Wednesday, December 30, 2009

countermeasures for command & control

~irl blue skies sec post~

been sittin on this for a bit, and the recent predator security issue is a great place to start.

a year ago militant gear was discovered with predator video feeds. aquire satellite dish, point up, download software, and *poof* record yourself some killcam videos... kinda like snoopin on webcams... ;)

turns out the vuln was known for about a decade. (incidentally, in bosnia in 1998 seals reportedly used a remote controlled plane with recon gear to hunt their quarry. this is the earliest squad level military uav activity afaik, and the dates lines up pretty nice... can you imagine what toys those guys use today?)

oh, and the vuln exists in tons of military devices, including many items which have been mass produced and widely deployed... whoops...

[erm, wot?]

well, lots of "similar" civilian devices have similar utter failure in the network security realm (voip phones or printers anyone?)... some people feel that fixing vulns like this is paranoid, and they aren't likely to be exploited. well i guess someone trying to blow you up is pretty damn motivating...

[lesson learned?]

rapid prototyping software without a clean upgrade path for fixing these potentials issues is a recipe for failure. also, desperation drives innovation (evolution in action in this case). and fix it in the field can bite you in the ass...

[back to the point]

there are lots more remote controlled and automated devices nowadays... some are pretty wicked in kinetic situations, and others are more passive... some are pretty small, or tiny, some are big, and some have guns. some can jump... some are being used in civilian areas as well (some people protest in humorous ways). some just keep on going.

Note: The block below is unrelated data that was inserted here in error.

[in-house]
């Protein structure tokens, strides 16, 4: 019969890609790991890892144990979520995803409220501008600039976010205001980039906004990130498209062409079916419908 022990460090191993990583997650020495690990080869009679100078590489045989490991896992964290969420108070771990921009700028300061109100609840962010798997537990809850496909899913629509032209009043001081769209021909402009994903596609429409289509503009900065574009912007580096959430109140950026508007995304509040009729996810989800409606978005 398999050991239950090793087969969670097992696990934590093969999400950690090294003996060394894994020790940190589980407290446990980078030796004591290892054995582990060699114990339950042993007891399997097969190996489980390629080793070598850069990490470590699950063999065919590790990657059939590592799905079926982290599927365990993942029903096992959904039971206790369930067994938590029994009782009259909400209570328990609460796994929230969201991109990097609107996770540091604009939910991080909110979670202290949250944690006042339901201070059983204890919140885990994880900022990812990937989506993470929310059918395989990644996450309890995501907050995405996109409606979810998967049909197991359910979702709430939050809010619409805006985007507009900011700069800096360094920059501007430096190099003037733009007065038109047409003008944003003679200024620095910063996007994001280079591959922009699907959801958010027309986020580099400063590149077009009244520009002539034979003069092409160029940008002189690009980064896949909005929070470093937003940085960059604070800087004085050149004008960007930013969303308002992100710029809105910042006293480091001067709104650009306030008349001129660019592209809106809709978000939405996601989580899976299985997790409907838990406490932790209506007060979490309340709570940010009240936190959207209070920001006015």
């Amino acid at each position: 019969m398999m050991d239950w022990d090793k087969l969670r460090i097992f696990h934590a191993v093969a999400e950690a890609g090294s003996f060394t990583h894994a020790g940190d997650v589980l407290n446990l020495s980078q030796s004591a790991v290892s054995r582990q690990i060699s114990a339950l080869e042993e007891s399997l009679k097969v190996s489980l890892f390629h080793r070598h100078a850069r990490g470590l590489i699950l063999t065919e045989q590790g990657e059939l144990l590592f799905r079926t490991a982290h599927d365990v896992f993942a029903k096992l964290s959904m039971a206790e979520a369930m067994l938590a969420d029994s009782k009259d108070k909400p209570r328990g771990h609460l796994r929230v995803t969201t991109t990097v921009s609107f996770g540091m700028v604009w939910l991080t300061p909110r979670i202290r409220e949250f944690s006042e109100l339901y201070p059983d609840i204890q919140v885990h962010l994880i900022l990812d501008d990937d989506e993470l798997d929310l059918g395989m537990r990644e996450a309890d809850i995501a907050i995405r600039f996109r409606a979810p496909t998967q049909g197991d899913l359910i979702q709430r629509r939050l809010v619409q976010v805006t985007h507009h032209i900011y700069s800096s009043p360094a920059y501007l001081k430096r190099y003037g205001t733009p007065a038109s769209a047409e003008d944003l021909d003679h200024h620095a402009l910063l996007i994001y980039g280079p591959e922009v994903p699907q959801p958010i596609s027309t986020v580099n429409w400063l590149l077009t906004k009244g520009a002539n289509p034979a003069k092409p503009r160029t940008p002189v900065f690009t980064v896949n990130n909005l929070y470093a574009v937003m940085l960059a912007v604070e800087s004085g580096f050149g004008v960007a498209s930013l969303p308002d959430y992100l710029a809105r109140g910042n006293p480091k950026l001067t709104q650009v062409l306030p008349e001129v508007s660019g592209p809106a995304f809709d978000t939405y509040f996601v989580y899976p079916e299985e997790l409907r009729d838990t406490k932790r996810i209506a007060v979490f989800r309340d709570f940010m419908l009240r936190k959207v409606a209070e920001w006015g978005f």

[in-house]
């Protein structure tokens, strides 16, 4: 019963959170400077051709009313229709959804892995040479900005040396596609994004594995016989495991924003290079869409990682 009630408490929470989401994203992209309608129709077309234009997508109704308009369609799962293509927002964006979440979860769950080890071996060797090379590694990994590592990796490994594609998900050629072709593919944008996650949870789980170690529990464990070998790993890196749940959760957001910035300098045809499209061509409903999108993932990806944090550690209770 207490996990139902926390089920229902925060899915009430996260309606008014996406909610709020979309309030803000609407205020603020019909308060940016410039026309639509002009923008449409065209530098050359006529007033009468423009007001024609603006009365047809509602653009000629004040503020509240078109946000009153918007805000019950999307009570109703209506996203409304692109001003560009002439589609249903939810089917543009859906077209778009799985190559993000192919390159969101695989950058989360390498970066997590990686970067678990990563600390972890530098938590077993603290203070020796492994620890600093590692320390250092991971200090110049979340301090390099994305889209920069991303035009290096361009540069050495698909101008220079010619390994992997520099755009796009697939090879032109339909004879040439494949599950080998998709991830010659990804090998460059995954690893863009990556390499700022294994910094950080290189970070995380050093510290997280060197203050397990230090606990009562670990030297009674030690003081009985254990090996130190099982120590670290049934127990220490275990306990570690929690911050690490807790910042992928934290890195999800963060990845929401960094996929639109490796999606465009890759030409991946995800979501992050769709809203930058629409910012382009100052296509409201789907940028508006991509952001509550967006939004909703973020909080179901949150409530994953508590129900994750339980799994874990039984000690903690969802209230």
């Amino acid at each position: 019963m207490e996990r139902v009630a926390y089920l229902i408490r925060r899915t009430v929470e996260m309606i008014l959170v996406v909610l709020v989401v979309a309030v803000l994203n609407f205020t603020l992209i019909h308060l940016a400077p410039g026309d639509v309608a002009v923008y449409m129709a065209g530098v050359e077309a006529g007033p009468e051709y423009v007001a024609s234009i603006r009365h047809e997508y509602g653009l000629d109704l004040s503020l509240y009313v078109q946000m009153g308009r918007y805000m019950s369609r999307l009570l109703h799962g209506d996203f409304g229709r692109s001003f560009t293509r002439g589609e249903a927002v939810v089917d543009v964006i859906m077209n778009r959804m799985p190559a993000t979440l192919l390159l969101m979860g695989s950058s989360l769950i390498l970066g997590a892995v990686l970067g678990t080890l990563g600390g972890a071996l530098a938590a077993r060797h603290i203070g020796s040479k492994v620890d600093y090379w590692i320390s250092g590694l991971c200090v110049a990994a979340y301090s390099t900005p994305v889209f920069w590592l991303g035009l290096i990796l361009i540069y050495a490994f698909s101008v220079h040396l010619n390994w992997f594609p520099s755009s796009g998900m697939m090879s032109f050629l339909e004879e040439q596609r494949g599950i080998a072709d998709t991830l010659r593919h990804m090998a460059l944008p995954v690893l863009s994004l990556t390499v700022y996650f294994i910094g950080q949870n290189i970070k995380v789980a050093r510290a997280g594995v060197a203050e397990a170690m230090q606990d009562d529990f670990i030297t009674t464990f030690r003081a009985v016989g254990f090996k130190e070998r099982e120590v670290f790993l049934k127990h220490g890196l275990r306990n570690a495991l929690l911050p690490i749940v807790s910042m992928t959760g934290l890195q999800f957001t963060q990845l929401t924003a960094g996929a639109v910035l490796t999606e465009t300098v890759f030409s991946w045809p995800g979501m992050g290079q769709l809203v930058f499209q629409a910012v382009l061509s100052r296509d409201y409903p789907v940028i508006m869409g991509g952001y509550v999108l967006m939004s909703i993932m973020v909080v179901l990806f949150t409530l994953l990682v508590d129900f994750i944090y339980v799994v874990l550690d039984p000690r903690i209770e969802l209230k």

oh, and militants use them too...

yea, researchers are growing remote controlled bugs... and they mimic bugs and nature too...

so clearly there's a lot of activity and nifty/scary tech in the space...

[attack surface update]

pulling the operator physically out of the loop means that network comms are somewhat more critical and vulnerable than before.

jamming a gps bomb doesn't make tons of sense because the military and spooks have plenty of options in that space. but do smaller and widely deployed surveillance devices and attack platforms using gps utilize anti-jam gps technology?

how many smaller drones are vulnerable to standard RF interference and jamming? small powerful jamming devices might be able to create a small null zone where remote operated devices are unable to maintain comms with their operators.

drones generally rely on digital cameras, which begs the question if they can be dazzled and disabled by lasers or strong infrared light sources, a la michael westen

also, thermal cameras seem very common, so i wonder if there are any effective thermal countermeasures? that seems difficult, but who knows...

can the c&c comm traffic be detected in general? is it possible to cheaply monitor likely radio bands for encrypted (or not) network traffic to alert on a suspected drone presence? or is background RF too much here? if you can detect the c&c traffic, can you get directional information similar to passive radar?

and can the cameras used by visual surveillance platforms be detected (trivially?) like sniper rifle lenses?

at least one drone killed itself when a transmission triggered an auto-shutdown procedure, which sounds like there was no authentication on that particularly vital command option... (different than the reported russian take on self-destruct mechanisms...)

and can effective small (and safe) EMP generators be used to knock out nearby drone and surveillance devices? no idea on ranging, or directional vs bubble... no idea if a pulsing emp could be used to maintain a safety zone (and would it be practical considering you'd be frying any nearby electronics of your own, right?)


ultimately, it seems likely that smaller drones will have cost and power-utilization pressures which increase their vulnerability to attacks on their comms...

kinda rambled a bit, but hope you enjoyed it...